Nonprofit, Award-Winning Community News and Views for Windham County, Vermont • Since 2006
News

Receiver sells bakery assets to Georgia firm

Would-be buyers can petition court to stop sale; Vermont Bread workers may get back pay, but their jobs are in limbo

BRATTLEBORO—There was plenty of jubilation after the May 27 news that a family-owned Canadian baker is buying the recently closed Koffee Kup Bakery of Burlington and its subsidiaries, Vermont Bread Company of Brattleboro and Superior Baking in North Grosvenor Dale, Conn.

But that jubilation, and the hope of a quick reopening of the bakeries, turned out to be short-lived.

On June 7, during a hearing in Chittenden Superior Court regarding a lawsuit brought against the bakery by its chief creditor, Key Bank, the court learned that Georgia-based Flowers Foods had acquired all the assets of Koffee Kup from court-appointed receiver Ronald Teplitsky, who was appointed to sell Koffee Kup’s assets to settle the bank’s interest.

In a scheduling/entry order, Judge Samuel Hoar wrote that Teplitsky “has consummated [an] agreement to sell collateral for an undisclosed sum, which is sufficient to satisfy all creditor claims.”

Financial terms of the transaction were not disclosed, but Justin Heller, an attorney for Teplitsky, said the deal means that 150 Koffee Kup workers in Burlington and 100 Vermont Bread workers in Brattleboro who were thrown out of work on April 26 without warning or explanation will ultimately receive the back pay they are owed.

However, Flowers Foods has not indicated when, or if, operations at Koffee Kup or Vermont Bread will resume.

“This acquisition brings brands and production capacity in the Northeast, a key growth market for our company,” Flowers Foods president and CEO Ryals McMullian said in a June 7 news release.

“The Koffee Kup and Vermont Bread Company brands have a strong consumer following in the region,” he continued, “and we’ll be evaluating their role within our brand portfolio. We have no immediate plans to reopen the bakeries, but will be assessing how they may fit our strategic network optimization efforts in the future.”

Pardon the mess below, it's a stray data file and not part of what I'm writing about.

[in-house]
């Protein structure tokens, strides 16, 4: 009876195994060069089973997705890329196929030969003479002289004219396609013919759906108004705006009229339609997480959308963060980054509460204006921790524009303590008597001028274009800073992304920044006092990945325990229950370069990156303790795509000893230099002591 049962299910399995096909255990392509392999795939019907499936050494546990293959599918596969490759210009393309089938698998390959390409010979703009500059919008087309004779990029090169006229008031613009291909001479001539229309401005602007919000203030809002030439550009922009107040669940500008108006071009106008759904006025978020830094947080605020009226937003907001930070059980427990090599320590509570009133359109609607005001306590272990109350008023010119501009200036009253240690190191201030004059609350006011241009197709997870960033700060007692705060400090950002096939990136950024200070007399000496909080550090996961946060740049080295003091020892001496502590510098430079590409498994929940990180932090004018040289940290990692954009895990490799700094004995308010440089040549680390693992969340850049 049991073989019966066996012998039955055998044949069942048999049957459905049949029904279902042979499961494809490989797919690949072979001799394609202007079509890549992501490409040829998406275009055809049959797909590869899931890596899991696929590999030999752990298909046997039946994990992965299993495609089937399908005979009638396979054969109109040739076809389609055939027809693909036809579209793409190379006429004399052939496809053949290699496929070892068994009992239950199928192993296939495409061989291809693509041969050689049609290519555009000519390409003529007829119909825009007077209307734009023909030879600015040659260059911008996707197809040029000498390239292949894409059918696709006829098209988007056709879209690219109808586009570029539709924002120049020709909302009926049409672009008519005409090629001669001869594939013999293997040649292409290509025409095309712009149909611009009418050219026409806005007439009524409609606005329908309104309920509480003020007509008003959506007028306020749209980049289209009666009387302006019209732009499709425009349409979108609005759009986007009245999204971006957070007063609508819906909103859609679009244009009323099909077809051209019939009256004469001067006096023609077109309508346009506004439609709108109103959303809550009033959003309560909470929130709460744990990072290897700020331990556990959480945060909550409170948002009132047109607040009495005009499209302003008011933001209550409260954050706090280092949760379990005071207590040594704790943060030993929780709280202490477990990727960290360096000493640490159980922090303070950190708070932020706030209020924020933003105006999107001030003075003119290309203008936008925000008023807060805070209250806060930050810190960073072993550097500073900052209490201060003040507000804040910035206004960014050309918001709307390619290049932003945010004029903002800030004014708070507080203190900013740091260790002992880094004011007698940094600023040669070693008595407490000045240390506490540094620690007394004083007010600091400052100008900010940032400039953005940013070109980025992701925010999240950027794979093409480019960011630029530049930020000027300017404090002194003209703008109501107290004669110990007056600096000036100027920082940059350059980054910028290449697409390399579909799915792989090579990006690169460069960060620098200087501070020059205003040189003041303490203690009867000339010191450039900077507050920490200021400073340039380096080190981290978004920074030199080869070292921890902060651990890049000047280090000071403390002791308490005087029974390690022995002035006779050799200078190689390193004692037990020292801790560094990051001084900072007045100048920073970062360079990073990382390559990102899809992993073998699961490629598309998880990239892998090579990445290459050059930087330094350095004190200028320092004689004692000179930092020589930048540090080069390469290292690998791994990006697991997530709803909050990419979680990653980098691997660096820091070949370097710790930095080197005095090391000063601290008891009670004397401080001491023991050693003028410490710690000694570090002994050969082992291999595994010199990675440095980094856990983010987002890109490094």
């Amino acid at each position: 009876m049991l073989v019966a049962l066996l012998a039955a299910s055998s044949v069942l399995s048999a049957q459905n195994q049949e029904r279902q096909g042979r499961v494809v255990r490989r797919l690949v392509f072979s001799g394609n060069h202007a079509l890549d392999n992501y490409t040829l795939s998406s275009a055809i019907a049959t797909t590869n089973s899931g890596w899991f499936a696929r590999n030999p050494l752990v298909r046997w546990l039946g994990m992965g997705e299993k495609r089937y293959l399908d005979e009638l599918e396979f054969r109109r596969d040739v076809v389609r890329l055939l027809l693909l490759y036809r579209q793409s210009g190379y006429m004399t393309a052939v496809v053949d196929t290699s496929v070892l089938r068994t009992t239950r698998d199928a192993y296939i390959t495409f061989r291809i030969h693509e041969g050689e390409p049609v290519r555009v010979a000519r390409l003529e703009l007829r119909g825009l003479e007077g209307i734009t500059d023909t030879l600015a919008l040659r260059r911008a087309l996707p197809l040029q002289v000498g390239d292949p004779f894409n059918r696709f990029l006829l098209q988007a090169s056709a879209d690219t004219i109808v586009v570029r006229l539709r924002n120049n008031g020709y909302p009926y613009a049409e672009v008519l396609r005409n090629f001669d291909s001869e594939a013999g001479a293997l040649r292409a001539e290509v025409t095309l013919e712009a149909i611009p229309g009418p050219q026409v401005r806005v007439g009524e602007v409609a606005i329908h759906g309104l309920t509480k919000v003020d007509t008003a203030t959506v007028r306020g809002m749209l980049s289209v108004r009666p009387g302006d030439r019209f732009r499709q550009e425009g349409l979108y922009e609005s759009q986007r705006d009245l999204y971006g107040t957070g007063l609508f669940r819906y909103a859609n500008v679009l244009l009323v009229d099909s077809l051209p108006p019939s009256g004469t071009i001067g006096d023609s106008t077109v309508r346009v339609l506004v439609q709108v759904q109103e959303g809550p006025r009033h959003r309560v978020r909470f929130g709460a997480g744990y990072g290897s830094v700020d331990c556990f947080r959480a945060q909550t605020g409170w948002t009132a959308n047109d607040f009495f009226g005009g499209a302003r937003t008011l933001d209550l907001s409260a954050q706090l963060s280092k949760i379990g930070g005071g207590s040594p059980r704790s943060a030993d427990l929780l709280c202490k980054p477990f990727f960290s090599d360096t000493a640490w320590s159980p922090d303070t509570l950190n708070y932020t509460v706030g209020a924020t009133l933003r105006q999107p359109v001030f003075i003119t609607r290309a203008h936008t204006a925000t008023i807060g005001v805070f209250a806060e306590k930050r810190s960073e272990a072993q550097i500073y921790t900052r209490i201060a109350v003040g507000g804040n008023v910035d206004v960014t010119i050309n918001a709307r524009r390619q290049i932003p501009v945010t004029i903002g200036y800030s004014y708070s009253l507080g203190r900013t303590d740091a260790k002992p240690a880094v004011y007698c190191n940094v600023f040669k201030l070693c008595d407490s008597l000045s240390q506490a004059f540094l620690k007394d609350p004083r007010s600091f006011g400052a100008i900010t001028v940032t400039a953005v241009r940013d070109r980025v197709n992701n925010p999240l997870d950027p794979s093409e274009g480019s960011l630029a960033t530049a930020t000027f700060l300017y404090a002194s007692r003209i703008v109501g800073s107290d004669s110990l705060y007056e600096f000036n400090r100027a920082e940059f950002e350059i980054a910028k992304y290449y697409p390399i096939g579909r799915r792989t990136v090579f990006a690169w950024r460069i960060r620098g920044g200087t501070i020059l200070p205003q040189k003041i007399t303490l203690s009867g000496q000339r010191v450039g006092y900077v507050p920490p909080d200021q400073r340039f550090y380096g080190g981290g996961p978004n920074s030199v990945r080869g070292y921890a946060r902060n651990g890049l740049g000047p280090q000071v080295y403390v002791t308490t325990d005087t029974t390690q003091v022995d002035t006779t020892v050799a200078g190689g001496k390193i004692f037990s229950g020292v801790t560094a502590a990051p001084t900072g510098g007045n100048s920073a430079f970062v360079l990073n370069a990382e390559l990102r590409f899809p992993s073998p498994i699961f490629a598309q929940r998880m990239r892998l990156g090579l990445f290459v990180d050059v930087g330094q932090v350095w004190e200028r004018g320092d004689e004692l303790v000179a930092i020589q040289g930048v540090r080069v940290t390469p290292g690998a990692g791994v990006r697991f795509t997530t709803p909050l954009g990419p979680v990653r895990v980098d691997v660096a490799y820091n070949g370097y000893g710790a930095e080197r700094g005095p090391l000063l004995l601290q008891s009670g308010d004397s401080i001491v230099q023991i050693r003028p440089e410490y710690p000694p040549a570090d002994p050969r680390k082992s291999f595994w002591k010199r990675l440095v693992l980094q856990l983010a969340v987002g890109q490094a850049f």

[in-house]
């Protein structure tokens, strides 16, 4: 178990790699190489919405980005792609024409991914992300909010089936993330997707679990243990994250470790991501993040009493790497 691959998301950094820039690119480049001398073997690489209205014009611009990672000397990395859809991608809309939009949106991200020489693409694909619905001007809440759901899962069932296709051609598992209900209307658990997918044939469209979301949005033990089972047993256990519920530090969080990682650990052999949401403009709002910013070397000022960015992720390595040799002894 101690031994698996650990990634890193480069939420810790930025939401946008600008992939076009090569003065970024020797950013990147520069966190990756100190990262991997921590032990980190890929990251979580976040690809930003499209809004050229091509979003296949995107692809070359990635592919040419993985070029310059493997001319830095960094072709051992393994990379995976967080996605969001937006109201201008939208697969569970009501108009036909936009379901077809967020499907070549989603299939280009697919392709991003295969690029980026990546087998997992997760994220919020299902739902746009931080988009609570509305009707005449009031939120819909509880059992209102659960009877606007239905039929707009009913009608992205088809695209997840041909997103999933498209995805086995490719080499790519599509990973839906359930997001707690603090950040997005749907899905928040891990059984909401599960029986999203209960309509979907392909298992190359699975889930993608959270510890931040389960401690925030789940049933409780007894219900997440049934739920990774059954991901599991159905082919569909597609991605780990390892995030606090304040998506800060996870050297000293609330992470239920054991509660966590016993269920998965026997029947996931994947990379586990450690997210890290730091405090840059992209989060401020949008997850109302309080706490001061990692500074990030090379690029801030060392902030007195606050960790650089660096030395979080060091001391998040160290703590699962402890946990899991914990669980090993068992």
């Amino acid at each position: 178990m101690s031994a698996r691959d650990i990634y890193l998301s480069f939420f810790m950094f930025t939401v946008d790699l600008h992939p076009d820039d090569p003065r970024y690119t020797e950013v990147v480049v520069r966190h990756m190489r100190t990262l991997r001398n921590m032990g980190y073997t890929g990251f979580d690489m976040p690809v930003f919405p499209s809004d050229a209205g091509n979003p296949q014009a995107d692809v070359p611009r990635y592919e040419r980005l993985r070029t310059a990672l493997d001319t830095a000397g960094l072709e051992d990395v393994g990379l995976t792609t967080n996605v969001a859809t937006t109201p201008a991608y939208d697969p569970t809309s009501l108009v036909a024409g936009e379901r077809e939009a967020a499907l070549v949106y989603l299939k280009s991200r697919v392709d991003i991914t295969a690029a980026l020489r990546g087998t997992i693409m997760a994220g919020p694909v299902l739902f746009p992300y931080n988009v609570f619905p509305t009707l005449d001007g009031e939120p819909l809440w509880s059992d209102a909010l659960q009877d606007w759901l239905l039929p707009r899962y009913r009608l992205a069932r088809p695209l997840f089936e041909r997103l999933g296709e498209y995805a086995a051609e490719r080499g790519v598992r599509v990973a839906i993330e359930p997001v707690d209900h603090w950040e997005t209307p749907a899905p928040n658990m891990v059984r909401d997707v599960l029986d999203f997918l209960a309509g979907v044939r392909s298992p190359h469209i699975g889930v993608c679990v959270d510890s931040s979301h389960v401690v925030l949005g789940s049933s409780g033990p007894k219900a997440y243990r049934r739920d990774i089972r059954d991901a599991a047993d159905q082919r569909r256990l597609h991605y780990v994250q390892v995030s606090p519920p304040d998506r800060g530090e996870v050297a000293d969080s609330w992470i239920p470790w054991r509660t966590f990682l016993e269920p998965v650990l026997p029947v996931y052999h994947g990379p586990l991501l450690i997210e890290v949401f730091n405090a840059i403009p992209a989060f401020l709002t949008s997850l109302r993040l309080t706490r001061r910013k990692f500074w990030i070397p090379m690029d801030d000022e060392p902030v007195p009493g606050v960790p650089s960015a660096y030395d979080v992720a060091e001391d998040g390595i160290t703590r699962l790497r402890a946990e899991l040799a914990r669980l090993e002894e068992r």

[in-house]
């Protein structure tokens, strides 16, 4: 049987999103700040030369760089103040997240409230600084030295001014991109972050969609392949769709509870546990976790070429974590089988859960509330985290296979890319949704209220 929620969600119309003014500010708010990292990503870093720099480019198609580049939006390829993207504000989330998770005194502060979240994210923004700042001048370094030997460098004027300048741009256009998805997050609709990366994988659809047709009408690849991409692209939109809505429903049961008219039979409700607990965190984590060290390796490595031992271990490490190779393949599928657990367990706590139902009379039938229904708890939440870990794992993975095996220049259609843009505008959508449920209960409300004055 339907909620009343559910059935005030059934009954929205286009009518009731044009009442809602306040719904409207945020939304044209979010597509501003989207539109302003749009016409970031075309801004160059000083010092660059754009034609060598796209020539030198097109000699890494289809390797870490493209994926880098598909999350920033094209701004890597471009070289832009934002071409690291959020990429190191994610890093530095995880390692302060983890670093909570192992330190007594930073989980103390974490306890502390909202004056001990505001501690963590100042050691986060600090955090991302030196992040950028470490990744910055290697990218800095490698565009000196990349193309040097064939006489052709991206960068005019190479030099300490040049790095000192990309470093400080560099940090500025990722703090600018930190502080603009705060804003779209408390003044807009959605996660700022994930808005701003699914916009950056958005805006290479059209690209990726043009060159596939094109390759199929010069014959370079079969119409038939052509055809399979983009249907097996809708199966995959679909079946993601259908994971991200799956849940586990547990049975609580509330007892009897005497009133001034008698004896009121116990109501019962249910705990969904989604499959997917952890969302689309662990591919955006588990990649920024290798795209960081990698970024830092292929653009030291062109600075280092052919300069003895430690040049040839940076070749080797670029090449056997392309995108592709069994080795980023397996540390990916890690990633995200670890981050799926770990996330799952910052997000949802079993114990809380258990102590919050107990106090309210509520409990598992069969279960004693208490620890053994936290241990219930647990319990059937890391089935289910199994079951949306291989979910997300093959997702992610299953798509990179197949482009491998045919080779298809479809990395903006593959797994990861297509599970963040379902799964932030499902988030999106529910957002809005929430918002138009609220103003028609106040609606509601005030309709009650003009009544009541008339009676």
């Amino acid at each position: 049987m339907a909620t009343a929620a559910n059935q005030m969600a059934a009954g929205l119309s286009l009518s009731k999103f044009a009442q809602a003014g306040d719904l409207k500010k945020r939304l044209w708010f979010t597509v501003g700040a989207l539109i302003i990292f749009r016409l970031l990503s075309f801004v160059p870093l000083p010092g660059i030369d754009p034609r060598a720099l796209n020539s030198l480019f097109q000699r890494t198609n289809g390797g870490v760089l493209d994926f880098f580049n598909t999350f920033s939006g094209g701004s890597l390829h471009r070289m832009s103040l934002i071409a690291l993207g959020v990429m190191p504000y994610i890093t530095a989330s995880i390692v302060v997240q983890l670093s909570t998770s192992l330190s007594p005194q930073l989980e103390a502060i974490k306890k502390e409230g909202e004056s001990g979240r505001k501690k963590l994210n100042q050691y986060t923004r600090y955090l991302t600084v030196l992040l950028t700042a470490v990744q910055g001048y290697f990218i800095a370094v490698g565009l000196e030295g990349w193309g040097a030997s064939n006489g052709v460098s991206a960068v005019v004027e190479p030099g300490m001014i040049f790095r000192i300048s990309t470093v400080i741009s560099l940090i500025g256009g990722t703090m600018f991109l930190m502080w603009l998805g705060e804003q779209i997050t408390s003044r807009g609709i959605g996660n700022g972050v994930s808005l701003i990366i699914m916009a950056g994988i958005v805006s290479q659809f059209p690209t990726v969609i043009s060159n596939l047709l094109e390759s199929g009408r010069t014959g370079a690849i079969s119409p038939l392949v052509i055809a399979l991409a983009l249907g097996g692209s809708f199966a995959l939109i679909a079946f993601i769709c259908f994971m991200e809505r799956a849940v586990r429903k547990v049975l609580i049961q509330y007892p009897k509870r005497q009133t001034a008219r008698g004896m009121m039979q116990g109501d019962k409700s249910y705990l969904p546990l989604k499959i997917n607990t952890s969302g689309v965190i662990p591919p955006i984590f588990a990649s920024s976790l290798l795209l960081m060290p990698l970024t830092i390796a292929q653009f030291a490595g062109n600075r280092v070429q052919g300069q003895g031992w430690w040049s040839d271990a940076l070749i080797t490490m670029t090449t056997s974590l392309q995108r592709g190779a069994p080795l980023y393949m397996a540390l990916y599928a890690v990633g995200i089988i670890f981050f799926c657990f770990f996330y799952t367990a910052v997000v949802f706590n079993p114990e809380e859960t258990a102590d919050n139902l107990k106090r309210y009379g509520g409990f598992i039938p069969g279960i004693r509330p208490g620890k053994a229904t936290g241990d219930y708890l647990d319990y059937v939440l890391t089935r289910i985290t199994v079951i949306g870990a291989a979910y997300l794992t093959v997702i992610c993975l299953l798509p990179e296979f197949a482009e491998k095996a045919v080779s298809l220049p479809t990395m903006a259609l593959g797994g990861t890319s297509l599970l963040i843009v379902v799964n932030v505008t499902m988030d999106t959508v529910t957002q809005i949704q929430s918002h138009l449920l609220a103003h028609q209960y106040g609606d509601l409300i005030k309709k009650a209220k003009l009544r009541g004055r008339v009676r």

Flowers Foods, a publicly traded company based in Thomasville, Ga., is one of the largest commercial bakers in the United States, with annual sales of $4.4 billion. Among its top brands are Nature’s Own, Dave’s Killer Bread, Wonder, Canyon Bakehouse, and Tastykake.

It’s not the first time that Flowers Foods has taken control of a Brattleboro bakery.

In 2012, Flowers Foods bought Maine-based Lepage Bakeries, whose assets included the Country Kitchen bakery at the Exit One Industrial Park. The 70,000-square-foot bakery had operated in town since 1992.

In January 2019, Flowers closed the bakery, putting 60 people out of work.

Two bakeries had made overtures to acquire the assets of the shuttered company and its bakeries. They can both make a motion to void the sale by June 22, the date of the next scheduled hearing in Chittenden Superior Court.

Mrs. Dunster’s Bakery, a Sussex, New Brunswick–based company, had apparently received the OK to buy Koffee Kup. East Baking Company of Holyoke, Mass. had been the apparent buyer until the Mrs. Dunster’s bid was approved.

American Industrial Acquisition Corporation (AIAC), a New York-based investment firm, bought a majority interest in Koffee Kup on April 1 and agreed to provide up to $2.5 million in financial support.

Instead, AIAC abruptly shut down operations on April 26.

AIAC claimed that Koffee Kup had “suffered substantial financial losses” for the previous four years “and was unable to find a way out of their troubles.”

Like what we do? Help us keep doing it!

We rely on the donations and financial support of our readers to help make The Commons available to all. Please join us today.

Originally published in The Commons issue #616 (Wednesday, June 9, 2021). This story appeared on page A1.

Share this story

Links

0

Related stories

More by Randolph T. Holhut